Overview of what we have looked at recently
1. Philosophy for some is a substitute for religion (religion is not exercises, that is cult).

Metaphysics is a striving to obtain answers to questions that we shouldn’t need answers. It is a rejection of answers that have been given by God’s revelation. It is contraband for Christians, it is finding answers that revelation has already given us that is unbelief. In that sense it is apostasy, an idol. It is worshipping self as the source of truth. Many Christians have been caught up in itand attempted to synthesise it with revelation.

Reasoning always expresses the faith of our hearts. To ‘bring faith and reason together’ is medieval scholasticism.

2. For the Comtean positivists philosophy becomes one of the special sciences . It takes the facts of the special sciences ans puts them in order – philosophy becomes logic. This is too narrow a view as the other was too broad a view.

3. Aquinas – a turning point, a line drawn consciously, philosophical activity withdrawn from the directing power of the word of God. Philosophy is merely a natural thing in itself, can be influenced externally by the supernatural sphere.

If philosophy is a human work – human work of what kind? It as to do with knoweldge; philosophysing is about acquiring knowledge.

We have to go a step further.

Everyday experience – a salesman has a knowledge of his product, but not philosophical knowledge of his product. We have to begin to distinguish a number of different kinds of knowledge.

Lab technicians, hundreds of thousands of them in different labs aroudn the world do scientific work, but are not full blown scientists. But most wouldn’t claim to have philosophical knowledge – they are deeply influenced by Comtean positivists.

Salesman a knowledge of his product; lab technician a knowledge of his working. But these are not philosophical knowledge.

We have to distinguish different kinds of knowing and knowledge.

End of one series of lectures – the start of another.

Reads a quote from Butterfield The Origins of Modern Science

How many basic different kinds of knowing and resulting knowledge are there?

‘The correspondence theory of truth’

God coming down to our level and talked in our terms. We know him as he is revealed – that is true knowledge of the father.

How can mind know matter? It has never been solved when its put that way.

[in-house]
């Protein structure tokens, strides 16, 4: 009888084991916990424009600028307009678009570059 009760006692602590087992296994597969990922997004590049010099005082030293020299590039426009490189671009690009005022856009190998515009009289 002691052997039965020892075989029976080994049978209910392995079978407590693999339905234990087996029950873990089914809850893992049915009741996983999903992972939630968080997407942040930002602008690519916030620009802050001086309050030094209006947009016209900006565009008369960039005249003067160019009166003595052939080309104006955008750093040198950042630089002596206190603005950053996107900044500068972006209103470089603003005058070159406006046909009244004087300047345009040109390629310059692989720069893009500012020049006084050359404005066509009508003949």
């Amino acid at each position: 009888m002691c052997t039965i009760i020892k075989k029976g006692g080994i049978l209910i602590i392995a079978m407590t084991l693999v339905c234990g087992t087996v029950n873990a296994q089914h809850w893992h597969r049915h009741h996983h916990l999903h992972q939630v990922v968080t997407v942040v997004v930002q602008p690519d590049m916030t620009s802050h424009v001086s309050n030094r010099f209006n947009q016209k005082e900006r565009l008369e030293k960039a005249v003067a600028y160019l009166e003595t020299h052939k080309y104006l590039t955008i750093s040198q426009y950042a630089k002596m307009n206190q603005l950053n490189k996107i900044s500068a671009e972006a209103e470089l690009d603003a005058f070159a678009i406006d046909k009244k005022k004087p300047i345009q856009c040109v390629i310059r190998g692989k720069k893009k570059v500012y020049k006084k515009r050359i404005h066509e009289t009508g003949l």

Aquinas had an equivalence of one thing to another point-for-point resemblance, mind corresponding image of the world then we have the truth.

I think its abominable – it lacks a Christian foundation.

NCTT vol II second half deals with this.

God we can know truly, brought down to our level.

Reads from a footnote from a Christian philosopher:

“It may even be that the belief content of my authentic Christian commitment contains certain falsehoods. Frequently, when teaching children one tells them what is strictly speaking false so also it may be that some of what God says to us may be strictly speaking false, accommodated to our frailty, yet it may be we are obliged to believe it”

A conflict with what Calvin says!
God himself validates it is the truth for you; for you to know me in the place of Jesus is the truth.

We have to talk about different kinds of knowing.
First example
The knowledge the salesman displays at the front door is a knowledge both of his product and the housewife and her situation.

At first glance this appears to be knowledge of non-scientific sort.

Behind all these knowledge that he is operating with elsewhere in the company we would discover

other types of knowledge: psychological studies of motivation, economic and scientific analysis of what the market will allow, rhetorical and logical scientific analysis of presentation.

Knowledge that is visible at the front door has another form and certainly a fortori no one would ever think of calling it philosophical knowledge – what we see between salesman and housewife.

People trained scientifically, but at the front door don’t display that.

Second example

Knowledge found among 10,000s of technicians all over the world a form of scientific knowledge – chemistry, biology, or motivation, or traditions of market – usually formed in the positivist climate. Most won’t have anything to do with philosophy.

We distinguish a number of different kinds of knowing – we have to account for this sense that we have structurally different kinds of knowledge. If we want to bring clarity we shall find it essential to distinguish two kinds of knowing/ knowledge we shall find it even necessary to do so. Necessary in the sense of being obligatory: we are obliged to make the distinction because in the course of our experience we become more aware of a structural difference between them which manifests itself. This distinction is not just a model that we invent or has contents spun out of our heads autonomously and proves pragmatically (in the sense of Dewey) useful – but it is in part our obliged response to an observed or sensed structure that is present in the creation itself, which is revelation .